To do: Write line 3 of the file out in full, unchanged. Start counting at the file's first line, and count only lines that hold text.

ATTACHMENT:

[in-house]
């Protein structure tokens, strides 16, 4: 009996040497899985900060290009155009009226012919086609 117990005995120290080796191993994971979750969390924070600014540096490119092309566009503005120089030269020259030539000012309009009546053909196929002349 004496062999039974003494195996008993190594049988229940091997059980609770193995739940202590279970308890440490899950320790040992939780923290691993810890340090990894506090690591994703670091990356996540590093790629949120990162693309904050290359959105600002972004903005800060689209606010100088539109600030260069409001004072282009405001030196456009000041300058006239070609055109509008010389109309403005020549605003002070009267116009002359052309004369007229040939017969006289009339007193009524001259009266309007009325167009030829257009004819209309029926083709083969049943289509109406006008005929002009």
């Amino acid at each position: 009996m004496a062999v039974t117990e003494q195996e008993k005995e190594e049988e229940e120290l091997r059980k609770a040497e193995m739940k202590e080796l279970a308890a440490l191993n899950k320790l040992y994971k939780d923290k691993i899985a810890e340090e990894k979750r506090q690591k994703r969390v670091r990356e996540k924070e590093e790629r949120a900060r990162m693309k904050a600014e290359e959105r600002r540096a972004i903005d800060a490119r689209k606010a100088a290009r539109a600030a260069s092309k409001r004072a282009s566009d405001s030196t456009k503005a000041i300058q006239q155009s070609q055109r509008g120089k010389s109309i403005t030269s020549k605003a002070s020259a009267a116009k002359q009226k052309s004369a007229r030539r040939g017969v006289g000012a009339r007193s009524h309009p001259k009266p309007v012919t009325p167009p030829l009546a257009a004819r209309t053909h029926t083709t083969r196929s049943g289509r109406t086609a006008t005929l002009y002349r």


């Amino acid at each position: 009996m004496a062999v039974t117990e003494q195996e008993k005995e190594e049988e229940e120290l091997r059980k609770a040497e193995m739940k202590e080796l279970a308890a440490l191993n899950k320790l040992y994971k939780d923290k691993i899985a810890e340090e990894k979750r506090q690591k994703r969390v670091r990356e996540k924070e590093e790629r949120a900060r990162m693309k904050a600014e290359e959105r600002r540096a972004i903005d800060a490119r689209k606010a100088a290009r539109a600030a260069s092309k409001r004072a282009s566009d405001s030196t456009k503005a000041i300058q006239q155009s070609q055109r509008g120089k010389s109309i403005t030269s020549k605003a002070s020259a009267a116009k002359q009226k052309s004369a007229r030539r040939g017969v006289g000012a009339r007193s009524h309009p001259k009266p309007v012919t009325p167009p030829l009546a257009a004819r209309t053909h029926t083709t083969r196929s049943g289509r109406t086609a006008t005929l002009y002349r």